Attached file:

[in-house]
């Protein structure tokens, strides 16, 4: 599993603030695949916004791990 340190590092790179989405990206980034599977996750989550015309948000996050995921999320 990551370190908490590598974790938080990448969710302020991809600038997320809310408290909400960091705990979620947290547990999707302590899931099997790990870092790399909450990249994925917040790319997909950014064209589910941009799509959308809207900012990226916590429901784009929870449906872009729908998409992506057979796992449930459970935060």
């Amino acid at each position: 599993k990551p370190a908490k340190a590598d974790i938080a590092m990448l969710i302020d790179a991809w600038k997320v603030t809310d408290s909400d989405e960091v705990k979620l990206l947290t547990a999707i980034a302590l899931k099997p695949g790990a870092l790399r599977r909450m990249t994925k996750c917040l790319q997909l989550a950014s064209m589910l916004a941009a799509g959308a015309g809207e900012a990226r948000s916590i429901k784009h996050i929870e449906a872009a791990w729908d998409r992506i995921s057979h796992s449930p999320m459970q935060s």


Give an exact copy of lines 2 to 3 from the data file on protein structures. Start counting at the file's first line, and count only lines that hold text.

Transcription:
């Protein structure tokens, strides 16, 4: 599993603030695949916004791990 340190590092790179989405990206980034599977996750989550015309948000996050995921999320 990551370190908490590598974790938080990448969710302020991809600038997320809310408290909400960091705990979620947290547990999707302590899931099997790990870092790399909450990249994925917040790319997909950014064209589910941009799509959308809207900012990226916590429901784009929870449906872009729908998409992506057979796992449930459970935060």
């Amino acid at each position: 599993k990551p370190a908490k340190a590598d974790i938080a590092m990448l969710i302020d790179a991809w600038k997320v603030t809310d408290s909400d989405e960091v705990k979620l990206l947290t547990a999707i980034a302590l899931k099997p695949g790990a870092l790399r599977r909450m990249t994925k996750c917040l790319q997909l989550a950014s064209m589910l916004a941009a799509g959308a015309g809207e900012a990226r948000s916590i429901k784009h996050i929870e449906a872009a791990w729908d998409r992506i995921s057979h796992s449930p999320m459970q935060s």